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Bills take on new form in waning hours of Nevada Legislature

Updated June 6, 2017 - 8:34 pm

CARSON CITY — State workers got a boost and the gambling industry won confidentiality protections in the final, frenzied hours of the 2017 Nevada Legislature.

Bills were gutted, amended and replaced in whole with new language in the hectic final minutes of the session before lawmakers adjourned at midnight Monday.

Legislators approved Senate Bill 368, giving state workers an extra 1 percent pay bump in each of the next two years. That’s on top of the 2 percent raises included in Gov. Brian Sandoval’s budget. If signed by Sandoval, it would mean state workers will receive a 3 percent boost in each year of the two-year budget cycle.

The original SB368 dealt with criminal procedure issues.

Senate Bill 376, a measure dealing with estates and heir finders, morphed into a bill addressing confidentiality of data and information provided by gaming applicants and licensees to state regulatory agencies.

The language in the bill was swapped during a late night conference committee and passed by both houses without a hearing.

Sandoval and the majority and minority legislative leaders issued a joint statement late Monday after the bill was amended, saying it will provide Nevada’s gaming regulatory system “more certainty and predictability related to the protection of proprietary information.”

Deals and votes

Lawmakers also squeaked in approval of Senate Joint Resolution 17, a crime victim’s bill of rights known as Marsy’s Law. The proposed constitutional amendment was passed in the 2015 session and needed to pass again this year to be placed on the 2018 ballot for voter ratification.

An amendment added by the Assembly would have doomed its advancement to the ballot, because the language must be identical to the measure approved in 2015.

Attorney General Adam Laxalt on Tuesday said Nevada is one step closer to “enshrining victims’ rights” into the constitution.

The law would require that victims be kept informed of the status of their criminal proceedings. It would guarantee their right to be notified of all proceedings and the release of inmates involved in those crimes.

The Clark County School District received an infusion of cash in the late hours with the Assembly’s final passage of Senate Bill 550, which allocates $17 million for the district to upgrade its human resources management system. The same bill gave the Washoe County School District $5 million for information technology, buses and school police vehicles. The Nevada Alliance of Boys and Girls Clubs got $2 million.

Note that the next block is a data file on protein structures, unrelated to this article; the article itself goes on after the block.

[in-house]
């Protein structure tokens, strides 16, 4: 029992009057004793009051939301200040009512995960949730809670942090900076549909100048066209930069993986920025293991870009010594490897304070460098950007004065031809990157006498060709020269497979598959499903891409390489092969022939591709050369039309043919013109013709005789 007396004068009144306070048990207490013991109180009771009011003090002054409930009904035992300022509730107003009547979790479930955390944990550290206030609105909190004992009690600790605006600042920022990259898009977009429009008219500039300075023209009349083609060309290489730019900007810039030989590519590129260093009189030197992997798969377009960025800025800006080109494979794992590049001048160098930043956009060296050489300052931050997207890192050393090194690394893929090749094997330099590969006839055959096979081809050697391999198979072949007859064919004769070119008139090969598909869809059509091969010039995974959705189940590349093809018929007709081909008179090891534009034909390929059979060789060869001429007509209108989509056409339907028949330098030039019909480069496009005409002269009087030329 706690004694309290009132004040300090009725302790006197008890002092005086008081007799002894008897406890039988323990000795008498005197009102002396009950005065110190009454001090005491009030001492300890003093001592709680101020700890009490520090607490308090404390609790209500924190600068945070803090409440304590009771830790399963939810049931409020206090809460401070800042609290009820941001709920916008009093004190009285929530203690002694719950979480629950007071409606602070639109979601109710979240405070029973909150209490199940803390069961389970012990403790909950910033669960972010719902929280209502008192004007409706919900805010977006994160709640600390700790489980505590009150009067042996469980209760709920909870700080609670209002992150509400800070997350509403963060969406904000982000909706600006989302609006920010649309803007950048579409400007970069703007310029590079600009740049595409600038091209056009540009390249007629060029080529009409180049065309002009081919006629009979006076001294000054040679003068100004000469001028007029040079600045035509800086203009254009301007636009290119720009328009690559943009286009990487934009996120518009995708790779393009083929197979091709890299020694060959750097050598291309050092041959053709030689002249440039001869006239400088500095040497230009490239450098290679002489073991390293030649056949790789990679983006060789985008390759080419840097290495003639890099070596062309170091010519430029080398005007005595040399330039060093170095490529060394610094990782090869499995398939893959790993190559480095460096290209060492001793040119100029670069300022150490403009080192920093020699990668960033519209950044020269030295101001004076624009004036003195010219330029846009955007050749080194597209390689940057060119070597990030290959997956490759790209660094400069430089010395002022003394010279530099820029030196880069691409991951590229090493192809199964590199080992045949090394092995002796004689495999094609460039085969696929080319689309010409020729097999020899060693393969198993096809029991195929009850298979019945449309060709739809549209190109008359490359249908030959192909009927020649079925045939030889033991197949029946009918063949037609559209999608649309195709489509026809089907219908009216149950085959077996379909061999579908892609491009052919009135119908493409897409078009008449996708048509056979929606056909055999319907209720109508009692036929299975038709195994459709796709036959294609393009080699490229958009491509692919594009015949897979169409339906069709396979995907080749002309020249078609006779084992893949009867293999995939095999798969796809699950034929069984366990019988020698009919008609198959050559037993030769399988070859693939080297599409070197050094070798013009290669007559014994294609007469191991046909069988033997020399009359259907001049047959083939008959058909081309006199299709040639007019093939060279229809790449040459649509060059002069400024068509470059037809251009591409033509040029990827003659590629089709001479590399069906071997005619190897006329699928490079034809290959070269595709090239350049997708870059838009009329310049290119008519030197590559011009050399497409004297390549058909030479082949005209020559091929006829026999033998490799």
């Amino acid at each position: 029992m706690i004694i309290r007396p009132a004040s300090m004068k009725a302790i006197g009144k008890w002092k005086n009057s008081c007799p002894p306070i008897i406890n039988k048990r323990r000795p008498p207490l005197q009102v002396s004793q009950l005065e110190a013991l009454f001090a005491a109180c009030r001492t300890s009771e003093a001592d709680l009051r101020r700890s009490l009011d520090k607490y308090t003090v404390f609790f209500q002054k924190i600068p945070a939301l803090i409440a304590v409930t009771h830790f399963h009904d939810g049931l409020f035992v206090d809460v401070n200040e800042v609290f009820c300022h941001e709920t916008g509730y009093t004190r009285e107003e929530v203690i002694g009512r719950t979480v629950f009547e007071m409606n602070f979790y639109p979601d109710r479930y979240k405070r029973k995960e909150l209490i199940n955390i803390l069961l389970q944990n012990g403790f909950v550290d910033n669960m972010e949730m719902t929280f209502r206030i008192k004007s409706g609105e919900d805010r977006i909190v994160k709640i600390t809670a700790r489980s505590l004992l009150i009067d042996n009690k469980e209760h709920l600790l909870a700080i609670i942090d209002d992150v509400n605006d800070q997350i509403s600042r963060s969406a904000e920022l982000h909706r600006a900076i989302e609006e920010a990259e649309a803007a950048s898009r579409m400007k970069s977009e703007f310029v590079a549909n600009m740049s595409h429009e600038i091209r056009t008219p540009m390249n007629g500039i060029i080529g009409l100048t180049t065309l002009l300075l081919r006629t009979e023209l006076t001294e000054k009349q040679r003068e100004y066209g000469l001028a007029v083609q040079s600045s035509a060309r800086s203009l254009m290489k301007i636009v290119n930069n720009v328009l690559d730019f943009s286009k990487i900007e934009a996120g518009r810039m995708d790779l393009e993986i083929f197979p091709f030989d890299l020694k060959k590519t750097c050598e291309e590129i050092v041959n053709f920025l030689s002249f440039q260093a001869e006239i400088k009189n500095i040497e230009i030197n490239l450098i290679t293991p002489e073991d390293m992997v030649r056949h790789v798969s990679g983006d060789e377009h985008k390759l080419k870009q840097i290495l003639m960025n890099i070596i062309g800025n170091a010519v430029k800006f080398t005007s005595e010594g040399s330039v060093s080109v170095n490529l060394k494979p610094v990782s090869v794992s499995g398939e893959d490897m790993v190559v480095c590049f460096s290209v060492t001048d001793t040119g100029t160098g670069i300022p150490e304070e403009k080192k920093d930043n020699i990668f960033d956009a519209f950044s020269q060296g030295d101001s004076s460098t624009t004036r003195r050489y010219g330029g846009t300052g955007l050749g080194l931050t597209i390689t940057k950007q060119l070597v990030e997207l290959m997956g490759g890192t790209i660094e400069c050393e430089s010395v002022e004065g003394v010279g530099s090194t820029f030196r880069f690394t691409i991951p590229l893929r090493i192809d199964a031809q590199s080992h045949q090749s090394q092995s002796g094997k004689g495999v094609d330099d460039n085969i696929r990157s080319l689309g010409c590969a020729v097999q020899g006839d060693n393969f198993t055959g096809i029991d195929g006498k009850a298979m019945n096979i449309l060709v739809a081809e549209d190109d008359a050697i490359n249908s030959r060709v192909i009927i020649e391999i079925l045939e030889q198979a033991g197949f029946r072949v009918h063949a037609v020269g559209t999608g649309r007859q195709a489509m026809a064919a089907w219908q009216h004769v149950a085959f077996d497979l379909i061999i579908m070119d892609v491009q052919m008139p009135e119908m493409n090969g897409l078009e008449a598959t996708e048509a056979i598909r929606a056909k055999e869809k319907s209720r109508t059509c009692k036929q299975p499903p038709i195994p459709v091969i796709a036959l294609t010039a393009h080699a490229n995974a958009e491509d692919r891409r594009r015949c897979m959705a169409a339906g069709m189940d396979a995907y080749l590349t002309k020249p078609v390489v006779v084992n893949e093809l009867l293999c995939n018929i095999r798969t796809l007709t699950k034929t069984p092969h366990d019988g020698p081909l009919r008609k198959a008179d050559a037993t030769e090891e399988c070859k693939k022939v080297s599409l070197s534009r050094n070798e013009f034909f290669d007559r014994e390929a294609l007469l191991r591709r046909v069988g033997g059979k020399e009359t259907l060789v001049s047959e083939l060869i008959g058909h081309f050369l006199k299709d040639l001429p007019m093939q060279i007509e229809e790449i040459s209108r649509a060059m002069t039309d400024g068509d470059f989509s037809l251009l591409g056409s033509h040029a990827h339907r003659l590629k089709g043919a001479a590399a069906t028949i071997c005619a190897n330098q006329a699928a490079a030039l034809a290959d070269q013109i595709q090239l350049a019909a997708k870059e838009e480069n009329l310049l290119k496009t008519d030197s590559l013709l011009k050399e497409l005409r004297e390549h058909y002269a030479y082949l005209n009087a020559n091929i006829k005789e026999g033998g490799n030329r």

Ride-sharing companies will have to verify and report to the state that their drivers have required business licenses under Senate Bill 554. The bill was declared an emergency measure after a separate bill was killed when it was amended to increase the amount of insurance drivers would be required to carry — a move companies like Uber and Lyft said could put them out of business in Nevada.

SB554 restored the original intent of the bill by requiring transportation network drivers to prove they have a business license within six months of being allowed to accept passengers.

Goodbye, bills

While those bills survived in the countdown to sine die, other bills failed.

Assembly Bill 159 sought to ban hydraulic fracturing in Nevada. Supporters of the bill argued fracking to extract oil contributes to seismic activity, water contamination and air pollution and has adverse health effects on people. Opponents countered a ban could stifle economic growth and energy development opportunities.

Senate Bill 261, allowing terminally ill patients to request life-ending drugs from their doctor, also failed. Though it was passed by the Senate, it did not make it out of an Assembly committee.

Legislators also nixed another attempt to institute annual legislative sessions. Senate Joint Resolution 11, a proposed constitutional amendment, sought to have 90-day legislative sessions in odd-numbered years and 30-day sessions in even years.

The Nevada Constitution mandates the Legislature convene in regular session in odd-numbered years for no more than 120 calendar days. The measure passed the Senate on a 12-9 vote but died in the Assembly.

Contact Sandra Chereb at schereb@reviewjournal.com or 775-461-3821. Follow @SandraChereb on Twitter.

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